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Thursday, 19 March 2015

FSc Notes Biology Part 1 Chapter 13 Gaseous Exchange

       FSc Notes Biology Part 1 Chapter 13 Gaseous Exchange

Q 1. How much CO2 is present in venous and arterial blood?
Ans. Arterial blood contains 50 ml of carbon dioxide per 100 ml of blood whereas venous blood has 54 ml of carbon dioxide per 100 ml of blood.
Q 2. How much denser is a water medium than air medium for exchange of respiratory gases?
Ans. Water is 8000 times more dense than air.
Q 3. How aquatic plants obtain oxygen?
Ans. Aquatic plants obtain their oxygen by diffusion from dissolved oxygen is water.

Q 4. Define photo-respiration.
Ans. Respiratory activity which occurs in plants during daytime is called photorespiration. Photorespiraiton is a light dependent process during which oxygen is absorbed and carbon dioxide is released. This oxygen is derived from the early reaction of photosynthesis. The pathway in which RuBP (Ribulose Biphosphala) is converted into serine is called photorespiration.

Q 5. Describe briefly as to how gaseous exchange takes place in plants.
Ans. Gaseous Exchange in Plants:
Gaseous exchange is plants takes place through three methods:
Through Stomata: In most cells of mesophyll which are specialized for photosynthesis, there are present large spaces. Theses air spaces are directly involved in gaseous exchange. Stomata are the main sites of exchange of gases in plants. Stomata are largely present in the leaves and in young stem. These stomata lead to intercellular spaces of mesophyll tissue.
Through Lenticels: In older stems, cork tissue is present which is formed of dead cells. The cork tissue has special pores called lenticles which are involved in gaseous exchange.
Through Roots: The roots of the land plants get their oxygen from the air existing in the spaces between the soil particles.

Q 6. How does breathing differ from respiration?
Ans. Respiration: Respiration is one of the most important metabolic activities of all organisms. Cellular respiration is the process where by cell utilizes oxygen, produce carbon dioxide, extract and conserves the energy from food molecules in biologically useful form, such as ATP.
Breathing: Organismic respiration is also known as breathing or ventilation. During which oxygen is taken from atmosphere and carbon dioxide is released. Breathing provides the basis of cellular respiration.

Q 7. How the rate of carbon dioxide fixation is lowered?
Ans. The photorespiration is a process in which ribulose biphosphala carboxylase / oxygenase fixes oxygen instead of carbon dioxide which results in lowering the overall rate of carbon dioxide fixation and plant growth.

Q 8. What is Rubisco?
Ans. Rubisco, the most abundant protein in chloroplasts and probably the most abundant protein in the world. The rubisco is carboxylase as well as oxygenase.

Q 9. How glycolate is produced?
Ans. When RuBP react with oxygen, a two carbon compound glycolate is produced:
                   RuBP +O2 -----------> Glycolate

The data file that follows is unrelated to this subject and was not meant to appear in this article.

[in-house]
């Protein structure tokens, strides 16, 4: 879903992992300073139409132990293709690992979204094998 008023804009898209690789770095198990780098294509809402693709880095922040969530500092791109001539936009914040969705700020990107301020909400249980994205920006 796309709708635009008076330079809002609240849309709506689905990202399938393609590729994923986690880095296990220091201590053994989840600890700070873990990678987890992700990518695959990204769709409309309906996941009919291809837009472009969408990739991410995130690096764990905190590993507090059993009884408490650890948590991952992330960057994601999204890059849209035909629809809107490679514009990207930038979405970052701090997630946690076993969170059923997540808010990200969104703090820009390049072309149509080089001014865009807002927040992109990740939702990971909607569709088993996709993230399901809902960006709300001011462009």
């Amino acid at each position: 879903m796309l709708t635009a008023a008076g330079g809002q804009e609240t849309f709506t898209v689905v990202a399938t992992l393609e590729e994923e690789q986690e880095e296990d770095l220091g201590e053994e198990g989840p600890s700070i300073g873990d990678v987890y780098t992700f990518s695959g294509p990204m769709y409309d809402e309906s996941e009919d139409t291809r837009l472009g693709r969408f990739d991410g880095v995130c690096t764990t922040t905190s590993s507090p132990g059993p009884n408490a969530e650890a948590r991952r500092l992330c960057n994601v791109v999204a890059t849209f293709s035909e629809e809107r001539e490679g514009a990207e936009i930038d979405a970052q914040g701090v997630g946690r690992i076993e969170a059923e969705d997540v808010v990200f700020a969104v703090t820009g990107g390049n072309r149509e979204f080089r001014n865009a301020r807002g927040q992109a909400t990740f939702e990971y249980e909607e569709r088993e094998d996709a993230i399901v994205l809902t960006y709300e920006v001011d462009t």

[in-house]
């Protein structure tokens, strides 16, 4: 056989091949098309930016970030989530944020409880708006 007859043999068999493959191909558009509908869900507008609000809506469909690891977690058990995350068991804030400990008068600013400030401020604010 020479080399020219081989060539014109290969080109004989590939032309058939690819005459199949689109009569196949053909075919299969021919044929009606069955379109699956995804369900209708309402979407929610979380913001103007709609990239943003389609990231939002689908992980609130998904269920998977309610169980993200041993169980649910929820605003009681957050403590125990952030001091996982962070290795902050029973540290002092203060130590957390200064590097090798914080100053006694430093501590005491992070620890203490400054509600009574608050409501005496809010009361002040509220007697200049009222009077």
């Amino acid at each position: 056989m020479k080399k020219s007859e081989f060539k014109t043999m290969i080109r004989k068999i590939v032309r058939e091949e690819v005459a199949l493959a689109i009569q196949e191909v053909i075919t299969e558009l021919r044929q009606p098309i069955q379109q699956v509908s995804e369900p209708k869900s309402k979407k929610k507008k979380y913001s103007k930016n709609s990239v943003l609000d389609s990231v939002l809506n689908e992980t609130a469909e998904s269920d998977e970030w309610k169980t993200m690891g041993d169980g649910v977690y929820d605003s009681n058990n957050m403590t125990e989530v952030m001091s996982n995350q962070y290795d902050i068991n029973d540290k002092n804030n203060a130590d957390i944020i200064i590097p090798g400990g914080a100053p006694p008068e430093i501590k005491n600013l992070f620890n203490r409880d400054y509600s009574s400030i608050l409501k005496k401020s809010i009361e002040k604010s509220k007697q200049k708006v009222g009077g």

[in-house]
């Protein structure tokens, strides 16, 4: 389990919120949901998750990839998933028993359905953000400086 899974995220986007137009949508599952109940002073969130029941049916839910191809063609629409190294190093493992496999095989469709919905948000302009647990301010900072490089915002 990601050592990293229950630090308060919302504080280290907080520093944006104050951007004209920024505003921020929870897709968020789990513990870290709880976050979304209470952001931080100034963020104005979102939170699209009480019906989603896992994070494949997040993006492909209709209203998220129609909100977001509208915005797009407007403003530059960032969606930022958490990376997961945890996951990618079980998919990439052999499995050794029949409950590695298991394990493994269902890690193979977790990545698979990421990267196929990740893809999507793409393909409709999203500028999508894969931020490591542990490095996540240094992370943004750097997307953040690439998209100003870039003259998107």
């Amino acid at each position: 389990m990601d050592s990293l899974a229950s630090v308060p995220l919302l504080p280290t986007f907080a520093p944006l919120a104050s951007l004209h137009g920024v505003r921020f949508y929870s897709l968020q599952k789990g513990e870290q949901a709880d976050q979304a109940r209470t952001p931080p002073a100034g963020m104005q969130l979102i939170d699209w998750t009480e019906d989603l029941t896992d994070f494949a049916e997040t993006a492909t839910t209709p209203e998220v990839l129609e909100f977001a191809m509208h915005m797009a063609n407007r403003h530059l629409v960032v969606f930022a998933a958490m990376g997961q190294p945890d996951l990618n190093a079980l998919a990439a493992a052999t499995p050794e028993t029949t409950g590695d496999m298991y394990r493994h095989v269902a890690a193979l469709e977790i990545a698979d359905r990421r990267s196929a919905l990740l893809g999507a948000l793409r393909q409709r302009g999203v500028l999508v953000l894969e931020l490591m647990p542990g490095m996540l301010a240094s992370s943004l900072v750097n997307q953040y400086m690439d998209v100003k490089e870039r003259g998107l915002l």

That glycolate thus produced diffuses into membrane bounded by organelles known as peroxisomes.

Q 10. What is glycine? How it is converted to serine?
Ans. In the peroxisomes the glycolate is converted into glycine, through a series of reactions.
             Glycolate ----------->  Glycine
The glycine is the simplest amino acid which soon after its formation diffuses into the mitochondria where two glycine molecules are converted into serine and a molecule of carbon dioxide is formed.
          2 Glycine ---------->  Serine CO2

Q 11. How does air always remain in the lungs of Human beings?
Ans.  Air always remain in the lungs pf human beings due to difference in the concentration gradient of carbon dioxide and oxygen in the lungs.

Q 12. What is the difference between photosynthesis and photorespiration?
Ans. Photosynthesis:
  1. Photosynthesis is the process by which energy is acquired by inorganic oxidized compounds of carbon and hydrogen are reduced to energy rich carbohydrates using light energy that is absorbed by chlorophyll.
  2. During photosynthesis carbon dioxide is absorbed and oxygen is released.
  3. In this process Rubisco acts as carboxylase.
Photorespiration:
  1. Respiratory activity that occurs during daytime is called photorespiration.
  2. It is a light dependent process during which oxygen is absorbed and carbon dioxide is released.
  3. During this process Rubisco acts as oxygenase and in this way rate of oxygen in atmosphere is lowered.

Q 13. What are the properties of respiratory surfaces?
Ans. The respiratory surfaces in most animals exhibit the following features:
Large Surface and Moisture: The surface area should be large and kept moist as is in lungs and gills.
Thin Epithelium: The distance for diffusion must be short. In animals, the epithelium is only two cells thick which separates blood and air.
Ventilation: Their should be the difference is the gases at two points which bring about diffusion.
Capillary Network: The respiratory site should possess steps diffusion gradient and extensive network of capillaries through which blood should flow all the time at a n adequate speed.

Q 14. Differentiate between inspiration and expiration.
Ans. Inspiration:
  1. Inspiration is the intake of air inside the lungs.
  2. During inspiration the space inside the chest cavity is raised.
  3. Muscles of ribs contract and elevate the rib upwards and forwards.
  4. The muscles of diaphragm contract and become less dome-like.